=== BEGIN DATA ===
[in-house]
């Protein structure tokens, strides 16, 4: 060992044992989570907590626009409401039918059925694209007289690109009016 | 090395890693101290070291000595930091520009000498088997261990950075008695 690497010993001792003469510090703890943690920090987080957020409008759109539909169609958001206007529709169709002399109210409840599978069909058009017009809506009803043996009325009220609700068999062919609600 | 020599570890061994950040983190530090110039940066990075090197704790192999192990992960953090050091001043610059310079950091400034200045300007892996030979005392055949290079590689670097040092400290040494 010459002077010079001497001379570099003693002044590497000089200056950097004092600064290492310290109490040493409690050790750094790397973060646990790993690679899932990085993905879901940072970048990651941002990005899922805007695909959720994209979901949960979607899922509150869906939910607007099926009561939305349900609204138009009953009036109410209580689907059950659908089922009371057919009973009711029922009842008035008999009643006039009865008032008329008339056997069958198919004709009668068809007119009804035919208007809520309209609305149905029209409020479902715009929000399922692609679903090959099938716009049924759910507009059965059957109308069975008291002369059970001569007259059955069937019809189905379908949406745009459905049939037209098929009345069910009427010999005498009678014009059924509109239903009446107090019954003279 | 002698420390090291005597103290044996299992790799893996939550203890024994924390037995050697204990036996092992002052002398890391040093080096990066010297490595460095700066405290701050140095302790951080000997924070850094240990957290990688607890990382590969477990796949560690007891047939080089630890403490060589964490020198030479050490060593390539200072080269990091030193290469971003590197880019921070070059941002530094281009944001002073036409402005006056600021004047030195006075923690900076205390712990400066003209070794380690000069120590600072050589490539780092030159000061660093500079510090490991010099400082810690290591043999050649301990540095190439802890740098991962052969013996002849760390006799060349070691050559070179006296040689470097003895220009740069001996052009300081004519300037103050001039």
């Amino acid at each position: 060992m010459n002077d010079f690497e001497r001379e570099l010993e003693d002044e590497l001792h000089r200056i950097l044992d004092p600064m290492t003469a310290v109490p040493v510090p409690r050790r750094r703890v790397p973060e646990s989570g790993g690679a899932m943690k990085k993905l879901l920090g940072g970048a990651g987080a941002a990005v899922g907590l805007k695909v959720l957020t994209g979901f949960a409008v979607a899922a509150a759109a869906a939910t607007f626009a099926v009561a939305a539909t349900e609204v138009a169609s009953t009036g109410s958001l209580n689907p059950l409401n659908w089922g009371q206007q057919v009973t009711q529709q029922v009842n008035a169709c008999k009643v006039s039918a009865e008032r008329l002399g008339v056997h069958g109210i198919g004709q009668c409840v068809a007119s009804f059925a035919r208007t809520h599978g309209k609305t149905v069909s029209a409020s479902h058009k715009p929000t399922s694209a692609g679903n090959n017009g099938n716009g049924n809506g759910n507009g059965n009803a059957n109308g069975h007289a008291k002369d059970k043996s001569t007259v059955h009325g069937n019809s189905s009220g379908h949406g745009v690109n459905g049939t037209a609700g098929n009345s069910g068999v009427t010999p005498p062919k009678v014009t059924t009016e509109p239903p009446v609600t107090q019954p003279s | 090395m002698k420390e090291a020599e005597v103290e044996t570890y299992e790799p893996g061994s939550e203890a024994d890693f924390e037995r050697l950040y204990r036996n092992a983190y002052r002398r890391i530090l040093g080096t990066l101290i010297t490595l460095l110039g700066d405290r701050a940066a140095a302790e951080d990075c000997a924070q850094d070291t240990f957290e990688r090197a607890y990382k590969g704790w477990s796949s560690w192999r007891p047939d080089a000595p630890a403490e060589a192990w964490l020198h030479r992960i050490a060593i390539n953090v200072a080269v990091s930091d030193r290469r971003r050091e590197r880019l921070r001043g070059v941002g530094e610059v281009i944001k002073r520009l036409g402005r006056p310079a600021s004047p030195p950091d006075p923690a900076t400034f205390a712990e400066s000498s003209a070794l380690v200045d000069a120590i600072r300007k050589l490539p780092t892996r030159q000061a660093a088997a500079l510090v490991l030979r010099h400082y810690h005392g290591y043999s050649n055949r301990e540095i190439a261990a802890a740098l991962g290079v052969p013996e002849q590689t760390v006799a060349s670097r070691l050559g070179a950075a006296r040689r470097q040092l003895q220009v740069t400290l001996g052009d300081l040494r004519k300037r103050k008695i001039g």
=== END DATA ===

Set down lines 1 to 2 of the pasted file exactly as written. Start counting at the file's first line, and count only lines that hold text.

[in-house]
């Protein structure tokens, strides 16, 4: 060992044992989570907590626009409401039918059925694209007289690109009016 | 090395890693101290070291000595930091520009000498088997261990950075008695 690497010993001792003469510090703890943690920090987080957020409008759109539909169609958001206007529709169709002399109210409840599978069909058009017009809506009803043996009325009220609700068999062919609600 | 020599570890061994950040983190530090110039940066990075090197704790192999192990992960953090050091001043610059310079950091400034200045300007892996030979005392055949290079590689670097040092400290040494 010459002077010079001497001379570099003693002044590497000089200056950097004092600064290492310290109490040493409690050790750094790397973060646990790993690679899932990085993905879901940072970048990651941002990005899922805007695909959720994209979901949960979607899922509150869906939910607007099926009561939305349900609204138009009953009036109410209580689907059950659908089922009371057919009973009711029922009842008035008999009643006039009865008032008329008339056997069958198919004709009668068809007119009804035919208007809520309209609305149905029209409020479902715009929000399922692609679903090959099938716009049924759910507009059965059957109308069975008291002369059970001569007259059955069937019809189905379908949406745009459905049939037209098929009345069910009427010999005498009678014009059924509109239903009446107090019954003279 | 002698420390090291005597103290044996299992790799893996939550203890024994924390037995050697204990036996092992002052002398890391040093080096990066010297490595460095700066405290701050140095302790951080000997924070850094240990957290990688607890990382590969477990796949560690007891047939080089630890403490060589964490020198030479050490060593390539200072080269990091030193290469971003590197880019921070070059941002530094281009944001002073036409402005006056600021004047030195006075923690900076205390712990400066003209070794380690000069120590600072050589490539780092030159000061660093500079510090490991010099400082810690290591043999050649301990540095190439802890740098991962052969013996002849760390006799060349070691050559070179006296040689470097003895220009740069001996052009300081004519300037103050001039």